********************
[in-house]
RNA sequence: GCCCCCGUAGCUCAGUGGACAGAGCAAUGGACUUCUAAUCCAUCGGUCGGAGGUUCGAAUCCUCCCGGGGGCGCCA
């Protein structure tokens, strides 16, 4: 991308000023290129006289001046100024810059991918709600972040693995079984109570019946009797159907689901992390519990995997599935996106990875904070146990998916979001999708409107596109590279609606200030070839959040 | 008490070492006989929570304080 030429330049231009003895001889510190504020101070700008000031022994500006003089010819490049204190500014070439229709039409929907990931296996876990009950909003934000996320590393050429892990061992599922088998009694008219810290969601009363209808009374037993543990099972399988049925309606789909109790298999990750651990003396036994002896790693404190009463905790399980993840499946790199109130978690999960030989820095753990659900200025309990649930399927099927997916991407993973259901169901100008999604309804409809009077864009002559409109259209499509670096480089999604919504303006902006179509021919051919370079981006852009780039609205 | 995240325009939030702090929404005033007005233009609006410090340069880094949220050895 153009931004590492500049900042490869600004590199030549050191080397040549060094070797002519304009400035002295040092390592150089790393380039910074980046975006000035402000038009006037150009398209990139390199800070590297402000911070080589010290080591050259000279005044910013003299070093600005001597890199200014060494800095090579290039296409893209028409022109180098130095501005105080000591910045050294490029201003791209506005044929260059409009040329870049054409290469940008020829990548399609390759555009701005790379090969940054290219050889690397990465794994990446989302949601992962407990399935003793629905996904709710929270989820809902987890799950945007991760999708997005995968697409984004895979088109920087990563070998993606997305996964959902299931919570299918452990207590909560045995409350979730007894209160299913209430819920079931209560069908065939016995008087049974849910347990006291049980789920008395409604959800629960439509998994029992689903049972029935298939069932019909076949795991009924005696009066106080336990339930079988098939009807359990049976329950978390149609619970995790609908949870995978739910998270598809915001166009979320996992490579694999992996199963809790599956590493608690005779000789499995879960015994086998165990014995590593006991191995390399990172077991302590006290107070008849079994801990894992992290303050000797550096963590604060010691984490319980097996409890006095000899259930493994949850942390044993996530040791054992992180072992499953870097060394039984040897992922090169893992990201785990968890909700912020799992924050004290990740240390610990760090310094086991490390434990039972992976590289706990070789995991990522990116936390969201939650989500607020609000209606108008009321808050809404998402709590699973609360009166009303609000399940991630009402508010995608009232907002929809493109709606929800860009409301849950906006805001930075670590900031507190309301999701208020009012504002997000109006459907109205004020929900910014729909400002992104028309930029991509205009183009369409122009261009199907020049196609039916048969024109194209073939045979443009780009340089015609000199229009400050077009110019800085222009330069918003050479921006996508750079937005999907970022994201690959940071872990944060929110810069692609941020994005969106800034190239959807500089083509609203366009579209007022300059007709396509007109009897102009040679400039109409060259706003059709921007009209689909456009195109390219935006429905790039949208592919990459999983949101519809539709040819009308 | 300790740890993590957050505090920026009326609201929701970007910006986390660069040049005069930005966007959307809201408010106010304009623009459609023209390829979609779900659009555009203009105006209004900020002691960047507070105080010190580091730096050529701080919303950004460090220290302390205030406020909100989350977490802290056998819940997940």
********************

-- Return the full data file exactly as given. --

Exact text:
[in-house]
RNA sequence: GCCCCCGUAGCUCAGUGGACAGAGCAAUGGACUUCUAAUCCAUCGGUCGGAGGUUCGAAUCCUCCCGGGGGCGCCA
């Protein structure tokens, strides 16, 4: 991308000023290129006289001046100024810059991918709600972040693995079984109570019946009797159907689901992390519990995997599935996106990875904070146990998916979001999708409107596109590279609606200030070839959040 | 008490070492006989929570304080 030429330049231009003895001889510190504020101070700008000031022994500006003089010819490049204190500014070439229709039409929907990931296996876990009950909003934000996320590393050429892990061992599922088998009694008219810290969601009363209808009374037993543990099972399988049925309606789909109790298999990750651990003396036994002896790693404190009463905790399980993840499946790199109130978690999960030989820095753990659900200025309990649930399927099927997916991407993973259901169901100008999604309804409809009077864009002559409109259209499509670096480089999604919504303006902006179509021919051919370079981006852009780039609205 | 995240325009939030702090929404005033007005233009609006410090340069880094949220050895 153009931004590492500049900042490869600004590199030549050191080397040549060094070797002519304009400035002295040092390592150089790393380039910074980046975006000035402000038009006037150009398209990139390199800070590297402000911070080589010290080591050259000279005044910013003299070093600005001597890199200014060494800095090579290039296409893209028409022109180098130095501005105080000591910045050294490029201003791209506005044929260059409009040329870049054409290469940008020829990548399609390759555009701005790379090969940054290219050889690397990465794994990446989302949601992962407990399935003793629905996904709710929270989820809902987890799950945007991760999708997005995968697409984004895979088109920087990563070998993606997305996964959902299931919570299918452990207590909560045995409350979730007894209160299913209430819920079931209560069908065939016995008087049974849910347990006291049980789920008395409604959800629960439509998994029992689903049972029935298939069932019909076949795991009924005696009066106080336990339930079988098939009807359990049976329950978390149609619970995790609908949870995978739910998270598809915001166009979320996992490579694999992996199963809790599956590493608690005779000789499995879960015994086998165990014995590593006991191995390399990172077991302590006290107070008849079994801990894992992290303050000797550096963590604060010691984490319980097996409890006095000899259930493994949850942390044993996530040791054992992180072992499953870097060394039984040897992922090169893992990201785990968890909700912020799992924050004290990740240390610990760090310094086991490390434990039972992976590289706990070789995991990522990116936390969201939650989500607020609000209606108008009321808050809404998402709590699973609360009166009303609000399940991630009402508010995608009232907002929809493109709606929800860009409301849950906006805001930075670590900031507190309301999701208020009012504002997000109006459907109205004020929900910014729909400002992104028309930029991509205009183009369409122009261009199907020049196609039916048969024109194209073939045979443009780009340089015609000199229009400050077009110019800085222009330069918003050479921006996508750079937005999907970022994201690959940071872990944060929110810069692609941020994005969106800034190239959807500089083509609203366009579209007022300059007709396509007109009897102009040679400039109409060259706003059709921007009209689909456009195109390219935006429905790039949208592919990459999983949101519809539709040819009308 | 300790740890993590957050505090920026009326609201929701970007910006986390660069040049005069930005966007959307809201408010106010304009623009459609023209390829979609779900659009555009203009105006209004900020002691960047507070105080010190580091730096050529701080919303950004460090220290302390205030406020909100989350977490802290056998819940997940």